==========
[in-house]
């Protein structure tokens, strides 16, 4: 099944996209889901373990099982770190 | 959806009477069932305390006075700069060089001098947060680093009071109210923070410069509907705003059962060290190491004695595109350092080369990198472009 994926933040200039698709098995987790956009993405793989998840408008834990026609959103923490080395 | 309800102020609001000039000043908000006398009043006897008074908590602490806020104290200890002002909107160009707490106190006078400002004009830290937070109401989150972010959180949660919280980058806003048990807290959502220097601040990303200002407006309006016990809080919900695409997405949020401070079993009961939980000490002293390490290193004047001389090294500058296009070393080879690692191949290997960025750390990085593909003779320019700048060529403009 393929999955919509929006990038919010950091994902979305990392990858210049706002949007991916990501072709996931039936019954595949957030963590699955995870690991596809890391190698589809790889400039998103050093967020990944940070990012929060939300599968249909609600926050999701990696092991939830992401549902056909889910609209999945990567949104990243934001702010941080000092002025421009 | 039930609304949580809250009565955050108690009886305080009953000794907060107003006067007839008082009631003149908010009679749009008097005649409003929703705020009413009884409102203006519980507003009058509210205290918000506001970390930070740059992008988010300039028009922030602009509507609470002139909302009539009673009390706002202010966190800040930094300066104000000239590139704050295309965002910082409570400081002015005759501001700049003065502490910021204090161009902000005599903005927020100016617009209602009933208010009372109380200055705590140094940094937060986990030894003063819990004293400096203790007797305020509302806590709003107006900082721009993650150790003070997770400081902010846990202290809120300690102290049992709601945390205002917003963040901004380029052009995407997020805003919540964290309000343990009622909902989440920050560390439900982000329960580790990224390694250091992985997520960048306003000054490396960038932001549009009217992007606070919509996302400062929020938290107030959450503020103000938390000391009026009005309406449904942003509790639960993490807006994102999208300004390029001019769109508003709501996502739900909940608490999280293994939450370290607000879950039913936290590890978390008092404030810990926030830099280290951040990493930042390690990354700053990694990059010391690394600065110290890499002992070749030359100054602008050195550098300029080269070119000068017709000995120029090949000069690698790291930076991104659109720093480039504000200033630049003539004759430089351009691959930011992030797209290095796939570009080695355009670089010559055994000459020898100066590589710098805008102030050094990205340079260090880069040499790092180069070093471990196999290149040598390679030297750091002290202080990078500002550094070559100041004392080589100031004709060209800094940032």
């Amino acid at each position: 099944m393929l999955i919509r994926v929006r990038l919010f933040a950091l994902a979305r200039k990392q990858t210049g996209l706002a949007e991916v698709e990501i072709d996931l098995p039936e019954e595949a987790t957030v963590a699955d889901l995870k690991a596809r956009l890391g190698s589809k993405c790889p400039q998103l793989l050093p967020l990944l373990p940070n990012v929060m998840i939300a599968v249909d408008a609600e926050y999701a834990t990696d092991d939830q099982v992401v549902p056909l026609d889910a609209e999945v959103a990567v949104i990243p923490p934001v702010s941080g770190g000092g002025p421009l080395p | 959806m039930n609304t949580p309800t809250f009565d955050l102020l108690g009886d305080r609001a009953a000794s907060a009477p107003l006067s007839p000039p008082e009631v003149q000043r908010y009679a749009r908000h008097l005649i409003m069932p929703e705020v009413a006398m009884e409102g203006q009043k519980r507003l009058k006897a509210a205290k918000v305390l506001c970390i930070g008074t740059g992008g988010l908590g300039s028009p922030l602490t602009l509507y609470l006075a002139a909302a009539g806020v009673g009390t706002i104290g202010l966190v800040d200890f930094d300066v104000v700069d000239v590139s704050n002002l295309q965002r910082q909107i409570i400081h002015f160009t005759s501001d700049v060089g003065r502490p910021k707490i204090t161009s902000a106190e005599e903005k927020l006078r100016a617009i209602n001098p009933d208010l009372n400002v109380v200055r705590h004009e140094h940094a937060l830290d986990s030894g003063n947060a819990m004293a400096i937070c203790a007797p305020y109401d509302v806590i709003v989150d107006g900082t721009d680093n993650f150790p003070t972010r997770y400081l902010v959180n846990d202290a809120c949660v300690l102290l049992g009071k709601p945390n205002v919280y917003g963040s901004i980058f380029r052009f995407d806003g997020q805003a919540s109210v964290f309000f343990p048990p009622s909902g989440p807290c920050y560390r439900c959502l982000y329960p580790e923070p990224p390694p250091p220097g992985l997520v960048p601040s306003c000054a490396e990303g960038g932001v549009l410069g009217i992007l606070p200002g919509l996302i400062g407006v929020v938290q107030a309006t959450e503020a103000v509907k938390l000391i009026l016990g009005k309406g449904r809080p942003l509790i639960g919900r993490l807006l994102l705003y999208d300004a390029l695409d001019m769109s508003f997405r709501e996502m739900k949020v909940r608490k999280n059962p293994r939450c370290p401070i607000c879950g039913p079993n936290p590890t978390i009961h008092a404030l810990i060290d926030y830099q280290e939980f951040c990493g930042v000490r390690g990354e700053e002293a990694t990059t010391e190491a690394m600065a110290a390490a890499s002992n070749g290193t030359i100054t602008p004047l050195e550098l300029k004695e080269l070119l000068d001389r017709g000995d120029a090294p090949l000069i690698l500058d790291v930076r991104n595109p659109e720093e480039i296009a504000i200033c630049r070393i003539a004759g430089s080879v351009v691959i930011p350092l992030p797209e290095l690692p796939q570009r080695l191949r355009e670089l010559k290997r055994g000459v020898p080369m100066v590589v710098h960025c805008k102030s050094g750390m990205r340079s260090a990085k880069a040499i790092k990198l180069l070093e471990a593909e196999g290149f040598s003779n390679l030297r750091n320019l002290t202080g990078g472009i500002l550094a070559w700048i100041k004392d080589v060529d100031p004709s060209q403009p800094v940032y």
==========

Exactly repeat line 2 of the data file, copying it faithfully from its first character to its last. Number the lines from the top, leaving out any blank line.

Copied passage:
């Protein structure tokens, strides 16, 4: 099944996209889901373990099982770190 | 959806009477069932305390006075700069060089001098947060680093009071109210923070410069509907705003059962060290190491004695595109350092080369990198472009 994926933040200039698709098995987790956009993405793989998840408008834990026609959103923490080395 | 309800102020609001000039000043908000006398009043006897008074908590602490806020104290200890002002909107160009707490106190006078400002004009830290937070109401989150972010959180949660919280980058806003048990807290959502220097601040990303200002407006309006016990809080919900695409997405949020401070079993009961939980000490002293390490290193004047001389090294500058296009070393080879690692191949290997960025750390990085593909003779320019700048060529403009 393929999955919509929006990038919010950091994902979305990392990858210049706002949007991916990501072709996931039936019954595949957030963590699955995870690991596809890391190698589809790889400039998103050093967020990944940070990012929060939300599968249909609600926050999701990696092991939830992401549902056909889910609209999945990567949104990243934001702010941080000092002025421009 | 039930609304949580809250009565955050108690009886305080009953000794907060107003006067007839008082009631003149908010009679749009008097005649409003929703705020009413009884409102203006519980507003009058509210205290918000506001970390930070740059992008988010300039028009922030602009509507609470002139909302009539009673009390706002202010966190800040930094300066104000000239590139704050295309965002910082409570400081002015005759501001700049003065502490910021204090161009902000005599903005927020100016617009209602009933208010009372109380200055705590140094940094937060986990030894003063819990004293400096203790007797305020509302806590709003107006900082721009993650150790003070997770400081902010846990202290809120300690102290049992709601945390205002917003963040901004380029052009995407997020805003919540964290309000343990009622909902989440920050560390439900982000329960580790990224390694250091992985997520960048306003000054490396960038932001549009009217992007606070919509996302400062929020938290107030959450503020103000938390000391009026009005309406449904942003509790639960993490807006994102999208300004390029001019769109508003709501996502739900909940608490999280293994939450370290607000879950039913936290590890978390008092404030810990926030830099280290951040990493930042390690990354700053990694990059010391690394600065110290890499002992070749030359100054602008050195550098300029080269070119000068017709000995120029090949000069690698790291930076991104659109720093480039504000200033630049003539004759430089351009691959930011992030797209290095796939570009080695355009670089010559055994000459020898100066590589710098805008102030050094990205340079260090880069040499790092180069070093471990196999290149040598390679030297750091002290202080990078500002550094070559100041004392080589100031004709060209800094940032």